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Criminal Matters in the Children’s Court (Vic)

The Children’s Court of Victoria deals with child protection matters, criminal matters, intervention orders and infringements and fines. The criminal division of the children’s court deals with charges against young people who were aged between 10 and 17 at the time of the offence. Young people who are under 10 cannot be charged with criminal offences in Victoria.

Which offences can the Children’s Court deal with?

The Children’s Court can deal with all offences except very serious ones. The offences which cannot be dealt with in the Children’s court are:

  • Murder
  • Attempted murder
  • Manslaughter
  • Arson causing death
  • Culpable driving causing death
  • Child homicide
  • Defensive homicide

The Children’s Court conducts committal proceedings in relation to the above offences when the defendant is under 18, but these matters must be committed to a higher court for finalisation.

Do young people have legal capacity?

A person between the ages of 10 and 14 is presumed not to have legal capacity. This principle is known as doli incapax. If a child in this age bracket is charged with a criminal offence, the prosecution must adduce evidence to establish that he or she knew the offending behaviour was wrong. If this can be established, the presumption is overcome and the child can be found guilty.

Youth diversion

The Victorian Department of Health and Human Services operates a Children’s Court Youth Diversion Service in all Children’s Courts across Victoria. Diversion provides eligible children the opportunity to reflect on their offending, address its underlying causes and have the criminal charge dismissed upon completion of a diversion activity. The diversion program allows children who have made a mistake the opportunity to learn from it and avoid the stigma of a criminal record and the impact of a criminal penalty and conviction on their future.

Diversion is usually offered to children charged with minor offences who have little or no previous criminal history. Diversion orders are tailored to the young person’s circumstances. A program co-ordinator attends all sittings of the Criminal Division of the Children’s Court to conduct assessments of young people referred by the magistrate, advise the court on a young person’s suitability and report back to the court on a young person’s compliance with the requirements of their diversion program.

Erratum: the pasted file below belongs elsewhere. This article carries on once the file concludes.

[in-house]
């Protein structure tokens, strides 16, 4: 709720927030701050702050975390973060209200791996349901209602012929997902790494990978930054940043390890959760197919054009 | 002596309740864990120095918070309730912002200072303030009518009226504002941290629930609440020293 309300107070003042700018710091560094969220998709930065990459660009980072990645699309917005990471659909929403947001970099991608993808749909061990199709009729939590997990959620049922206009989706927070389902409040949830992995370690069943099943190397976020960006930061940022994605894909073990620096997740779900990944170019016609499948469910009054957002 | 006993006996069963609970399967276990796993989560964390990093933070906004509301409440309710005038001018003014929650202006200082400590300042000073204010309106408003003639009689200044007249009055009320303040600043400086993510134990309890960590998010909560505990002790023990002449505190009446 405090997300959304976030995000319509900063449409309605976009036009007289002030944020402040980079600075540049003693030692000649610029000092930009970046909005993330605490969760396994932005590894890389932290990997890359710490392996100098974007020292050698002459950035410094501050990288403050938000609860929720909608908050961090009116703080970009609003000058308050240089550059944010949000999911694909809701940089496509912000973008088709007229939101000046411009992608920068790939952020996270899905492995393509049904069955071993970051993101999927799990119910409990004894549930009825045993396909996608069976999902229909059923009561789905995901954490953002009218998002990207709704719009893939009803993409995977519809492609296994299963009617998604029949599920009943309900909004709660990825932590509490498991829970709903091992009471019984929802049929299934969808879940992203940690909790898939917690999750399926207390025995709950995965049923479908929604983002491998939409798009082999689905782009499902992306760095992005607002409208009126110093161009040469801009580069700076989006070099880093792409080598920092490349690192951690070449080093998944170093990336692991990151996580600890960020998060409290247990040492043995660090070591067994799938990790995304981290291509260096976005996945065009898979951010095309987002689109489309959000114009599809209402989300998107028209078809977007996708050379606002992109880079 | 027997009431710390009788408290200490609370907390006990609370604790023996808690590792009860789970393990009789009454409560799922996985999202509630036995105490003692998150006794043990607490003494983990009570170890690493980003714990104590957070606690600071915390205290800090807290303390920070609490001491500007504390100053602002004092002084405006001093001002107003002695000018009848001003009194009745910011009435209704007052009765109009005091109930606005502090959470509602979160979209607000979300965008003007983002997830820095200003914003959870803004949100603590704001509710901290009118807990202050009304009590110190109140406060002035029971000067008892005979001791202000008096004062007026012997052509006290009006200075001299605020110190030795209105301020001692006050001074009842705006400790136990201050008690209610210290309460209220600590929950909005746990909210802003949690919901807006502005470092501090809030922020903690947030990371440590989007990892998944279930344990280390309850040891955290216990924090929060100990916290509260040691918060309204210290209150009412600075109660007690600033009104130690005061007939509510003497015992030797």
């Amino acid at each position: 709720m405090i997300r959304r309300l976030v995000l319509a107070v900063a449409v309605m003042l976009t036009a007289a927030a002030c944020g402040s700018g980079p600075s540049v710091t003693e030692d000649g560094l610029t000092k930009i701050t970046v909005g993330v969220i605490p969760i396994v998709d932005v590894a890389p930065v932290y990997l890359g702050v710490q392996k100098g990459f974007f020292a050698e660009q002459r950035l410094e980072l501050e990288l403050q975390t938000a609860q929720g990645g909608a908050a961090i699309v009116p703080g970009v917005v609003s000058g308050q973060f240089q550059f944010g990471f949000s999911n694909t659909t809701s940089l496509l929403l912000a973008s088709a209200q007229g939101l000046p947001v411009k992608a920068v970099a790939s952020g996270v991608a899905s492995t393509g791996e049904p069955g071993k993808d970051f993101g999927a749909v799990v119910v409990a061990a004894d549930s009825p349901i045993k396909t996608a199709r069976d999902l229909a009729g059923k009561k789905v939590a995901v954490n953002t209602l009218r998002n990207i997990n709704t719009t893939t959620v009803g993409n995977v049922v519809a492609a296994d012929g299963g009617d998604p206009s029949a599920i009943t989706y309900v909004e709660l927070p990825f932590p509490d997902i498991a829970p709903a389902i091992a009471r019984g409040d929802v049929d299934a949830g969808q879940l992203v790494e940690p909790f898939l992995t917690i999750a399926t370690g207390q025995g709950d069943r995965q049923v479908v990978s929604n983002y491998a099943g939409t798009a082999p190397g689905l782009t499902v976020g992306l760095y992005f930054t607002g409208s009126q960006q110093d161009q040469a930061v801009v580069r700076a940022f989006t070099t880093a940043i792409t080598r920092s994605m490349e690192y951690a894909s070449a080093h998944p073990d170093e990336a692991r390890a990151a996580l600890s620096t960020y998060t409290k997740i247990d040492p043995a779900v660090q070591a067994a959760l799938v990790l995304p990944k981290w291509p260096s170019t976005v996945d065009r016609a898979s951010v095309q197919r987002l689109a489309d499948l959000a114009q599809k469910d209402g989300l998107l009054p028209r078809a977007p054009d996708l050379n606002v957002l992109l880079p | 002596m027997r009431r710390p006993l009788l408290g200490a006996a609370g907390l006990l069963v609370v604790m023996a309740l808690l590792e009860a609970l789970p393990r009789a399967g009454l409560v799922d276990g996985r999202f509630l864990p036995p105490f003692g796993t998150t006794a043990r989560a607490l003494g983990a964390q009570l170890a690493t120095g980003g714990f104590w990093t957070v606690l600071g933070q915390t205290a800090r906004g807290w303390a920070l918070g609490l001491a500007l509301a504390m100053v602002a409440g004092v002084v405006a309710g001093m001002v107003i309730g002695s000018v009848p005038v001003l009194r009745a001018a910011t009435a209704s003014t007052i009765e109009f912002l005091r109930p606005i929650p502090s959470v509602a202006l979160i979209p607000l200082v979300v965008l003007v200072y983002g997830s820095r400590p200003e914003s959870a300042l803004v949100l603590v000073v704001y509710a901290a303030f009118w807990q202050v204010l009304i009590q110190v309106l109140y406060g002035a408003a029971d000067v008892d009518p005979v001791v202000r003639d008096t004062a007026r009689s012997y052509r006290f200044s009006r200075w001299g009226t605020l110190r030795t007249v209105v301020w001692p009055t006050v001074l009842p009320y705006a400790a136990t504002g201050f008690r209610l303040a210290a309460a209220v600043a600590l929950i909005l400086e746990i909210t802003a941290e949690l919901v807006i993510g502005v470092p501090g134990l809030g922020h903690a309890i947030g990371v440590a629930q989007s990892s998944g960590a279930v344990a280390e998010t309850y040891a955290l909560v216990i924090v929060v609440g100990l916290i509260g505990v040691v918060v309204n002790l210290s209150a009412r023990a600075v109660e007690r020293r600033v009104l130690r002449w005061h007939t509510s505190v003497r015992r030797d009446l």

The criminal division of the Children’s Court is governed by the Children, Youth and Families Act 2005. Under that act, the primary consideration in sentencing a young person, is the young person’s rehabilitation. Other sentencing considerations such as deterrence and retribution are given less importance in the children’s court than they receive in the adult courts.

Deferral of sentencing

Under Section 414 of the act, if the court thinks it is in the interests of the child for sentencing to be deferred for a period of up to four months and the child agrees to this, the court can adjourn the matter and defer sentencing.

Appeals from the Children’s Court

Parties to Children’s Court matters can appeal against a decision to the County Court or to the Supreme Court. An appeal must be lodged within 30 days of the court decision. If a party seeks to file an appeal after 30 days or more have elapsed, leave to appeal out of time must be obtained from the County Court or Supreme Court.

Intervention orders

An application for an intervention order can be heard in the Children’s Court if either the affected person or the respondent is aged under 18. An intervention order application can also be heard in the children’s court where both parties are adults, if there is a related child protection matter before the court.

If you require legal advice or assistance in relation to a children’s matter or any other legal matter, please contact Go To Court Lawyers.


Fernanda Dahlstrom

Fernanda Dahlstrom has a Bachelor of Laws from Latrobe University, a Graduate Diploma in Legal Practice from the College of Law, a Bachelor of Arts from the University of Melbourne and a Master of Arts (Writing and Literature) from Deakin University. Fernanda practised law for eight years, working in criminal defence, child protection and domestic violence law in the Northern Territory. She also practised in family law after moving to Brisbane in 2016.

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